The Mahdi forces start to attack.  Colonel Hamilton has his men form a square with the animals and supply wagon in the center of the square.  The square does well at first, but it starts to wear thin as they begin to be attacked from all four sides.  They see the British cavalry coming to the rescue, but it turns out that they are the Mahdi's men wearing the British red coats.  Harry  is with the now charging cavalry.  Colonel Hamilton is shot and dies.  In the fighting Jack goes to fire his rifle and it backfires in his face and he goes down in extreme pain.   Harry is able to save Jack by throwing his body over him and fighting off all comers.  The British are forced to retreat.  Harry, Jack and Abou are the only ones left alive in their section of the battlefield.  Harry and Abou take Jack to a safe place.  Harry finds a great many letters from Ethne to Jack.  He is very upset when he reads some of the letters.  He tells Abou:  "I was a fool to think I could ever come back home."     When Jack awakens he shouts that he is blind.  About tells Harry to help his friend.  Harry replies:  "My friend knows how to help himself."

Ethne comes to visit Jack.  She discovers that he is blind.  Ethne then visits Harry's father, the General.  She tells him that Jack has asked her to marry him.  So she wants to know if he has heard from Harry.  No, the General has not heard from his son. 

Tom Willoughby comes to speak with Jack.  He tells Jack that he saw Harry in the Sudan.  He also tells Jack that they lost more men in the retreat than in the battle itself.  Harry had come to see him after the battle and told him:  "I sent a man to warn you.  You should have listened."  Tom had replied:  "I didn't know it was you."   Harry then returned to Tom one of the white feathers of cowardice.  Jack tells Tom that he should not tell Ethne about this until he is very sure it was Harry.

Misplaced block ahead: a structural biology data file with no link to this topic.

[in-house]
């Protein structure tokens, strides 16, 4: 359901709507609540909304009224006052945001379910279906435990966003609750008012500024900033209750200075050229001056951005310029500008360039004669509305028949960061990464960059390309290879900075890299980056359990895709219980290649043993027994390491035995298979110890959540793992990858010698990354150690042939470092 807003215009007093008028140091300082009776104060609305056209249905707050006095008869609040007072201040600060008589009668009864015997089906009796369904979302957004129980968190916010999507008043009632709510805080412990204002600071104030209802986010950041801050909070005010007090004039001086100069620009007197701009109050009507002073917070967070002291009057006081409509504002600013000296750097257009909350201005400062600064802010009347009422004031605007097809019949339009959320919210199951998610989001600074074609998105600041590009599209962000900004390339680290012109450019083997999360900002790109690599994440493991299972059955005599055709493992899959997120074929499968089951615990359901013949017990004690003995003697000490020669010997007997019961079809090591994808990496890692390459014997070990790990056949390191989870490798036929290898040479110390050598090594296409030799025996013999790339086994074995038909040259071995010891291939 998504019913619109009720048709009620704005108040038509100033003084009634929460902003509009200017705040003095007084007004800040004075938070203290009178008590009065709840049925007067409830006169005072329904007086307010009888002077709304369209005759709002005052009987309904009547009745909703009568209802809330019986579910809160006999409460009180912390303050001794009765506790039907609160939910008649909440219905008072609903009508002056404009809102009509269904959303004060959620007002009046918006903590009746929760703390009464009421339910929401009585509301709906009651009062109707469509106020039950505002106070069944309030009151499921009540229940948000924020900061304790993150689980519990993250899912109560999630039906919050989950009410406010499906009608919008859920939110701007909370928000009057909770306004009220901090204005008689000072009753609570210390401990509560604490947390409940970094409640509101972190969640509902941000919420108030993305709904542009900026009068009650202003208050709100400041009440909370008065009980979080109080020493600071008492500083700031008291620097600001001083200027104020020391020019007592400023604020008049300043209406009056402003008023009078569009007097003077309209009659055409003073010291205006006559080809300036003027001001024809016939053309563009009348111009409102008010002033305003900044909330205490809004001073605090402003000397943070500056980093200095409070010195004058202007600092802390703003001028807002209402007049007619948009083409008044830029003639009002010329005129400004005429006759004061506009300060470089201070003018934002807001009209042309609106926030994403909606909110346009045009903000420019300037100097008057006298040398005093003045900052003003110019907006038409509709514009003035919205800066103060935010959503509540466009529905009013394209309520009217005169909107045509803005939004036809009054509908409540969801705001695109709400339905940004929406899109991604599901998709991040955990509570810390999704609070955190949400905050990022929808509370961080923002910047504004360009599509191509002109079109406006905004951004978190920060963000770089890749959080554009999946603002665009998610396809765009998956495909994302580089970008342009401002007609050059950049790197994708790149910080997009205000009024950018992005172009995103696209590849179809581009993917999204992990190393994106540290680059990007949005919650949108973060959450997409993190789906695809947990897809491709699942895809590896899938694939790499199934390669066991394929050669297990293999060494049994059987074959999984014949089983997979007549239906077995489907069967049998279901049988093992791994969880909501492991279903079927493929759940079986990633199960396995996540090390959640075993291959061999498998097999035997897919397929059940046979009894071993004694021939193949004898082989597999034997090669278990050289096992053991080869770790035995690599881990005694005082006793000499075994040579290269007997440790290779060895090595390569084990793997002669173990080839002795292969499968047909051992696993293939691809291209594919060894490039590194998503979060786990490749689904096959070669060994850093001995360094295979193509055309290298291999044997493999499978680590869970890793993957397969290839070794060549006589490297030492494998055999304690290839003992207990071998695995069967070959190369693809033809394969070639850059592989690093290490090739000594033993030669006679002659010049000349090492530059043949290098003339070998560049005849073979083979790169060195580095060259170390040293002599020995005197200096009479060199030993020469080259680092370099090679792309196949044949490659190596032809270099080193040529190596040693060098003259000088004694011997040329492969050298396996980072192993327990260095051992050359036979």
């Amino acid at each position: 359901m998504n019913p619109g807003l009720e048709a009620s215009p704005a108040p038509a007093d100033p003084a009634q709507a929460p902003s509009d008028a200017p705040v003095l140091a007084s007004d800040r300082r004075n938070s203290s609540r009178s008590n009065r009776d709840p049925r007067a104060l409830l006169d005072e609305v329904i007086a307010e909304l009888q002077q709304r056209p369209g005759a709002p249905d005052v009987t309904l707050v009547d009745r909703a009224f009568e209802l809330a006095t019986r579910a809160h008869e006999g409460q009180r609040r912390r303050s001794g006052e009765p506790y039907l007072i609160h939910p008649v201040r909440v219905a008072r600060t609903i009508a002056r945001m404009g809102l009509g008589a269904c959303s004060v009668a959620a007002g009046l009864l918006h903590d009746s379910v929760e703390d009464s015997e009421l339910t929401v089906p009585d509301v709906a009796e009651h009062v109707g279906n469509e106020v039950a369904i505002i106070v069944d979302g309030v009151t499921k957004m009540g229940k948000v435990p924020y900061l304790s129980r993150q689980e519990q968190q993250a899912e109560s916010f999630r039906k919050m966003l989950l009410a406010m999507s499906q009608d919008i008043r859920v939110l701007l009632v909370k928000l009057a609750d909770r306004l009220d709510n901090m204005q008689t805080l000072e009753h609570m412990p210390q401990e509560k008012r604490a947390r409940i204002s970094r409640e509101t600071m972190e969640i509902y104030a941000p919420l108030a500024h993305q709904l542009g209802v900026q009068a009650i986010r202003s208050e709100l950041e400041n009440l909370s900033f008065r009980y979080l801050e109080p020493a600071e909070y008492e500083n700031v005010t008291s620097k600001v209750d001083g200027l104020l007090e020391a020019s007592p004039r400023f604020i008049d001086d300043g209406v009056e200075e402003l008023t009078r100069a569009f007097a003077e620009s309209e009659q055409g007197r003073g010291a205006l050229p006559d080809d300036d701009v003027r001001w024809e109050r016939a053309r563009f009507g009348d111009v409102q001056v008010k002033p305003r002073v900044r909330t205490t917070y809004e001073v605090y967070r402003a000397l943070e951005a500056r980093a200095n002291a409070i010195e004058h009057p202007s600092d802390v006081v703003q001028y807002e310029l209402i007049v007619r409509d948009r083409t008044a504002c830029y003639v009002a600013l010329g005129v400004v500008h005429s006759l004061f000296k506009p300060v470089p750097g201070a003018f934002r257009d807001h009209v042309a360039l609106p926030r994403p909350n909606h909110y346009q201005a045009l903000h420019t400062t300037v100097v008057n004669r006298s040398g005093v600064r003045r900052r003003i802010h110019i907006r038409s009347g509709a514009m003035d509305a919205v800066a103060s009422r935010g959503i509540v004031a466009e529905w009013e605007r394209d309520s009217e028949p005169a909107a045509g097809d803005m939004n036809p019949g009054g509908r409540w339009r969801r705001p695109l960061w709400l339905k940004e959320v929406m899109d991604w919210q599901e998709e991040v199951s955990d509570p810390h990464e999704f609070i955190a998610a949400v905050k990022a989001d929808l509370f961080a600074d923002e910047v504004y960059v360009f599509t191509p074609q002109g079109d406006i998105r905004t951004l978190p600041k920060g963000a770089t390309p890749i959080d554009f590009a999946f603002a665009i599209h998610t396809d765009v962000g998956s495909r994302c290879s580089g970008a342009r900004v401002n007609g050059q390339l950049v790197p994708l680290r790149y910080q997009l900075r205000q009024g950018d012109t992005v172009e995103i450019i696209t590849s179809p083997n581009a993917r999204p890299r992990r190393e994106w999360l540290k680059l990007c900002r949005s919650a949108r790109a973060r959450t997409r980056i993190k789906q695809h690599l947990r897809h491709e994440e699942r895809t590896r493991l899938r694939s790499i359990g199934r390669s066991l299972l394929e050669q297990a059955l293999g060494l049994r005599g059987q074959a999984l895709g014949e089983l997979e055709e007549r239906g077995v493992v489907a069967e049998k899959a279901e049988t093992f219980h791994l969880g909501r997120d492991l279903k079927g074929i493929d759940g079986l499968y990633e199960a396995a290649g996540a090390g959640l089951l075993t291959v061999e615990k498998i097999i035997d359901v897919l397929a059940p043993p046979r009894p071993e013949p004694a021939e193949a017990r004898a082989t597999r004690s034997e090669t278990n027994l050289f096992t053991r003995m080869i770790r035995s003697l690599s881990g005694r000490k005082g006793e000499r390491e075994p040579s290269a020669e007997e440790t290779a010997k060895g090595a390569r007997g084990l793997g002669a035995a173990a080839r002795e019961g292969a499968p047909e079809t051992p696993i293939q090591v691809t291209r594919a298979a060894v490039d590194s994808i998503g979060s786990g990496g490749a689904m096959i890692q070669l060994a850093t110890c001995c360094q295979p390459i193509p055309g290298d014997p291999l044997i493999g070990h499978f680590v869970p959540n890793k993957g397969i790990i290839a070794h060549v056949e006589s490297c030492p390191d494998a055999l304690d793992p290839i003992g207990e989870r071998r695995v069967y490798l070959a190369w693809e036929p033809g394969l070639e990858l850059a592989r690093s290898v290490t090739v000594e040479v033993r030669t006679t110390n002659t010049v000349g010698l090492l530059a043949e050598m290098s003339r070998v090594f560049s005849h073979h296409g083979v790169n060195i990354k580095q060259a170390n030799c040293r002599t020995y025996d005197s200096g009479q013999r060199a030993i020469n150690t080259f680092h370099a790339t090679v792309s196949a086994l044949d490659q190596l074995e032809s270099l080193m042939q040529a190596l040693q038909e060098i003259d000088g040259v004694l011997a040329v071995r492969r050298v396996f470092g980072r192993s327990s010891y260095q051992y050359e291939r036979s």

Harry now wants to save another of the men who gave him a white feather; a man named Trent.  Harry asks Abou to help him save Trent, who is now in a Mahdi prison.  Abou tells him:  "You have done enough."   But Harry will not rest.  So Abou helps Harry get caught by the Mahdi forces.  Harry is thrown into a prison that is terribly over-crowded with prisoners.   Harry starts yelling for Trent.  Trent makes his way to Harry and grabs him.  Harry explains why he came and Trent says:  "All this way for a feather?"  Abou sees Harry in prison.  He makes a poison for Harry to use.  Trent is about to give up when Harry has Trent and himself drink the poison that will put them out temporarily.  The bodies of the supposedly dead Trent and Harry are taken out and thrown into the death pits.  When one of the top supervisors of the prisoners is told that both of his British prisoners died on the same day, he is immediately suspicious.  He grabs three men and they head out to the death pits to check on Harry and Trent. 

When the supervisor and his men arrive at the pits, they can see Abou in the distance carrying Harry and Trent away via a camel.  Abou sees the men chasing him and he quickly gets his two prisoners into some mountains. Abou only has one bullet left for his rifle.  Harry breaks off from the two men to lead their hunters away from them.  As the four approach Harry, he is able to shoot and kill one of the men.  The supervisor then goes after Harry, while the two other men chase Abou and Trent.  Harry is soon caught and starts receiving a very vicious beating.  Abou is able to hide in the sand and surprise his two pursuers and kill them both.  He then goes to try to help Harry.  But Harry is able to save himself.  He is able to grab a large conch like shell and use it as a knife to stab the supervisor in the gut over and over again.  The supervisor dies.  Abou and Harry are reunited for a while.  But they soon have to leave each other as Harry wants to start for home.  About stay behind, content to go where God directs him.